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By Jeané Neal

Ah feelin’ like a real “Rolly Polly” from eating all this bun an’ cheese. I hope you all have had your share! One day, I plan to learn how to make it but until then I’ll just keep stuffing my face. Besides this delicious treat, I’d like to share some other Easter traditions.

Fortune Telling Easter Egg

You definitely won’t need a crystal ball or Miss Cleo for this! Unlike the American tradition of the Easter egg hunt, these eggs aren’t plastic and filled with candy. If you put the egg white and water in a container on Holy Thursday, they say it will form into a solid and tell you your future on Good Friday. For example, if it forms into a ship, that means you will travel. You know how Caribbean superstitions go…

Good Friday Fish

….And I’m not talking about fish with rice and beans either. The beach seems like a great place to hang out on a Good Friday, right? Wrong. Tradition holds, you will turn into a fish if you go into the water after noon on Good Friday. You know, I always thought my Mom was just trying to make me go to Stations Of The Cross. Things that make you go hmmm.

The Bleeding Tree

In Jamaica and other parts of the Caribbean, it is said that if you cut a physic nut tree on Good Friday a reddish fluid comes out. It symbolizes the suffering of Christ and some say it is the same tree used in the crucifixion.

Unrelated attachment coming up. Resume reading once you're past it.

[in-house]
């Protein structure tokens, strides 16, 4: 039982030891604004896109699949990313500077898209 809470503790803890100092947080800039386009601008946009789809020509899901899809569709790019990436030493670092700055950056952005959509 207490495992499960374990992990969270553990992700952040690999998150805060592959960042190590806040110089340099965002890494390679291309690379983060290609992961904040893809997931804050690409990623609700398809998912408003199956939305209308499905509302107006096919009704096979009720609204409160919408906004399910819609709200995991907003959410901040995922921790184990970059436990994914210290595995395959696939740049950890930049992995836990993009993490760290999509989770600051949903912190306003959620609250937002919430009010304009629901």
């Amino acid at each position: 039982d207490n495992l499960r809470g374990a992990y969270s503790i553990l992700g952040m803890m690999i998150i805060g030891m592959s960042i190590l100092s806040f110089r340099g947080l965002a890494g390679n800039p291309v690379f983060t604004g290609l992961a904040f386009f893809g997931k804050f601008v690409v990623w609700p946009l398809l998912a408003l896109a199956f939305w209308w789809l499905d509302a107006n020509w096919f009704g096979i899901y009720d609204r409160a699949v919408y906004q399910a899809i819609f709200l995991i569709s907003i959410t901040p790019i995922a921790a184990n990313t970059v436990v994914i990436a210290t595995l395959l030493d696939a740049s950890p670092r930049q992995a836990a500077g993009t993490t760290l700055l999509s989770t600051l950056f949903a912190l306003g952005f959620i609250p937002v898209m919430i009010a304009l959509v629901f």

Another Good Friday tradition is the beating of the Bobolee. In Trinidad, these are dummies that are hung throughout the country to portray Judas, a disciple. People usually beat, kick, or punch as this punishment is symbolism of his betrayal.

Cross Country Cycling Race


In Belize, the annual Holy Saturday cycling race takes place. It is the biggest cycling race as it is approximately 140 miles. Participants start at the Western Highway in Belize City, cycle to San Ignacio, Cayo District, and back. Belizeans love a great race but if they can’t be there to watch, it is available online or even on the radio. Cyclers have included amateurs from Belize, Mexico, Guatemala, Jamaica, United Kingdom and the United States to name a few.

Whether you’re Roman Catholic, Anglican, Non-Denomination, or even Baptist, Holy Week or Semana Santa is somber but full of so many bright traditions. It reminds people of their upbringing in the Caribbean and the true meaning of the Easter spirit.

Be Safe and Happy Easter from the Island 360 Family.

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